The aim of AT&T’s $67 billion deal is to create a network giant with nationwide reach controlling nearly half of all telephone land lines in the United States. But the real danger is the control AT&T would gain over access to high-speed Internet services.
Soon all electronic media -- telephone calls, TV, radio and the Web -- will reach your home via a broadband Internet connection. The few corporations trying to control this “pipe” – and the hundreds of billions of dollars at stake -- are racing to gobble up as many competitors as possible before consumers make the digital media shift. Verizon’s $8.5 billion purchase of MCI in January is one other episode in the merger mania that has seized the telecommunications sector.
The new AT&T -- which already includes what used to be SBC -- would create the nation’s largest high-speed Internet provider. According to company chief Ed Whitacre, this behemoth would “benefit customers through new services and expanded service capabilities” with “innovative, competitively priced products.”
These corporations have done a lousy job rolling out their services to remote communities and low-income neighborhoods they've deemed unprofitable. This is why nearly half of all Americans have just one option for high-speed Internet service or can’t get broadband at all.
In other countries, the cost of broadband has dropped dramatically as speeds and choices have increased. Nations such as South Korea, Japan, Finland and even Canada have much faster Internet connections at lower prices than what is available here. As a result, America has fallen from third to 16th place in penetration of broadband per capita.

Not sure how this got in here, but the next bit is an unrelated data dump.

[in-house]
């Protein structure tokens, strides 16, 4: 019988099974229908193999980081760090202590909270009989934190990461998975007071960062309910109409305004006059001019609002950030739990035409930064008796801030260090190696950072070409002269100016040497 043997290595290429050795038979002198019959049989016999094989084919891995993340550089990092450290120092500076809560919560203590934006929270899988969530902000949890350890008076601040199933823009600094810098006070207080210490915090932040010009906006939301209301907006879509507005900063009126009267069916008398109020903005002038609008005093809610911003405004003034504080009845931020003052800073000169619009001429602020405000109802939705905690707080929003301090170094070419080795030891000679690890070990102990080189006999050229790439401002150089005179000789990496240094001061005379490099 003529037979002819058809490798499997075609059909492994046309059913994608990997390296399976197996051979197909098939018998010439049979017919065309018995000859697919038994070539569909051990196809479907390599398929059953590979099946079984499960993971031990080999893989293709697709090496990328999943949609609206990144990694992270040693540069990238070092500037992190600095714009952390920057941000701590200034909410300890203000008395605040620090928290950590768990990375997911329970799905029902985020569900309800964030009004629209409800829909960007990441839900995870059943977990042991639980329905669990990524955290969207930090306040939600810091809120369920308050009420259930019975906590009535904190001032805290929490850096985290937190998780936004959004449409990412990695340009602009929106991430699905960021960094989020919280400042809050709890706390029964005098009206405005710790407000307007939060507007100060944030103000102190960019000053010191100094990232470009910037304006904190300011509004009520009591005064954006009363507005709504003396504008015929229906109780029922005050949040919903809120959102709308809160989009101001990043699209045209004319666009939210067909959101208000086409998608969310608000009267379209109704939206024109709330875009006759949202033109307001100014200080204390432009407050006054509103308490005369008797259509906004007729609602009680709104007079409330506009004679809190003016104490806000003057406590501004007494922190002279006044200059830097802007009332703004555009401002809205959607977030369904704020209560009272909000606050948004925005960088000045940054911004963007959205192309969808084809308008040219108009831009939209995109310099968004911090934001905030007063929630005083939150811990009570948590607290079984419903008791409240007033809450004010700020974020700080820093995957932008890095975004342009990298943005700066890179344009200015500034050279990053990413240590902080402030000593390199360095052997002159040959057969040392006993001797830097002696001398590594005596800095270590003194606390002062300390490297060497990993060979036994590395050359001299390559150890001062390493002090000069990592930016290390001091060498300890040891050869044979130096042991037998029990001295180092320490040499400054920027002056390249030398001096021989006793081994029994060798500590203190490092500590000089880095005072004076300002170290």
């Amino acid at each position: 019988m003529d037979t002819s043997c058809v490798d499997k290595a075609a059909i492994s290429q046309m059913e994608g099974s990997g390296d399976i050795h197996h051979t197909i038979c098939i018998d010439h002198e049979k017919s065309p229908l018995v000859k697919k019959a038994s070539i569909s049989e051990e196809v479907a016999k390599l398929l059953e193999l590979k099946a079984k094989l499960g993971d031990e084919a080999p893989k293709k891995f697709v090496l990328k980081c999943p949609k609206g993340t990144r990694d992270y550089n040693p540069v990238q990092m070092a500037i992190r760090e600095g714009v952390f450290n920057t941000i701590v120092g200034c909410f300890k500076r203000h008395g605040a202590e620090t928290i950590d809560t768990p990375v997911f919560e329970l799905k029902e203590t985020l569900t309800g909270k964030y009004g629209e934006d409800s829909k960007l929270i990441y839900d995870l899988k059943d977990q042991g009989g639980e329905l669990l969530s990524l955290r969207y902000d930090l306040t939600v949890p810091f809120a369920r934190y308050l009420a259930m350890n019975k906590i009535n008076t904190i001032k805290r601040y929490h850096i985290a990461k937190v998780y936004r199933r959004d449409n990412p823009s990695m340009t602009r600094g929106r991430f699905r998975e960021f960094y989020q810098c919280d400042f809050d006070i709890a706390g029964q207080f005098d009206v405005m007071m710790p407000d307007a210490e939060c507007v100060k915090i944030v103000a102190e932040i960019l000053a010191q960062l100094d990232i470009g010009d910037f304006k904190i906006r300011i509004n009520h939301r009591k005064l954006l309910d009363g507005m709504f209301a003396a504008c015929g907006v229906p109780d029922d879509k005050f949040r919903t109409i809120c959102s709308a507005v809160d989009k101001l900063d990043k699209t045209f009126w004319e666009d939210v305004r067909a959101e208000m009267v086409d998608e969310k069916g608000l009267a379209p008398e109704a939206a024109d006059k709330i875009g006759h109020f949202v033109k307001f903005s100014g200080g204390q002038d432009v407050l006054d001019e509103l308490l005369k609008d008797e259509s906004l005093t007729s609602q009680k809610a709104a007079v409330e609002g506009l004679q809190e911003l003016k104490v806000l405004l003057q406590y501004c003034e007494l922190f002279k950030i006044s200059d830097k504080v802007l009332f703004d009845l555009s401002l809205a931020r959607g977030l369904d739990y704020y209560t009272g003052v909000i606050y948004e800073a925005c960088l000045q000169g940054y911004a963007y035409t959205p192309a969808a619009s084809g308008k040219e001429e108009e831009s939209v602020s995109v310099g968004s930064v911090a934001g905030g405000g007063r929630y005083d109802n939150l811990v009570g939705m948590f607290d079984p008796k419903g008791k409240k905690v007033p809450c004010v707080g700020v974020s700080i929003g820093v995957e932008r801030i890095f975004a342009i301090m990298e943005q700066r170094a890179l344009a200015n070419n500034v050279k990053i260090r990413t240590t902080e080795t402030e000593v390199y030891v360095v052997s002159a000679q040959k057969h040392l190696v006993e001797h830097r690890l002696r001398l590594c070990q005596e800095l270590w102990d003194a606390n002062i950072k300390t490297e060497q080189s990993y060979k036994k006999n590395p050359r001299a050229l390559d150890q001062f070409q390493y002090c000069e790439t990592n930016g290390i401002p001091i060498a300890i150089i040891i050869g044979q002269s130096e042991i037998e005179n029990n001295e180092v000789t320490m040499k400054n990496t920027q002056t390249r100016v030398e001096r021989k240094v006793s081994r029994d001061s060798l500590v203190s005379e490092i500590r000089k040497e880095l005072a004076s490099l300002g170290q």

Not only are Americans being offered limited choices at higher costs, but now the companies that provide access also want to control the content and services that are delivered to customers. Whitacre recently alarmed consumer advocates and Internet entrepreneurs alike by dismissing the principle of "network neutrality" -- a standard that ensures all users can access the online content or run the applications and devices of their choice without interference from their Internet service providers.
If Whitacre gets his way, AT&T could cut off your Internet phone unless you use their service; or force you to download MP3s from his company store by slowing access to outside music sites like ITunes. Those controlling the pipes could also charge you extra to guarantee that your email gets past their spam filters.
The network giants are trying to make your Web experience look like cable TV, where you pay for a limited selection of programs that they select, own or control. These types of package schemes would stifle the Internet’s revolutionary ability to spread new ideas, serve marginalized communities, spark business innovation and encourage democratic discourse.
A standard of nondiscrimination has been in the DNA of the Internet since its inception. The network’s only job should be to move data — not to choose which data to privilege with higher quality of service. The brilliance of the end-to-end network is that the intelligence is at the edge of the network, with you and me, and the wires in between simply pass along the information.
The AT&T merger would spread the corporate gospel of Internet discrimination into more than half of the nation's broadband markets.
Thanks to AT&T's legions of lobbyists, some predict this merger will sail through Washington. But with so much at stake, perhaps it’s time for our regulators and representatives to put away their rubber stamps and say enough is enough.
Without Internet freedom guarantees, new media will soon become ruled by the same lumbering, discriminatory corporations that dominate old media.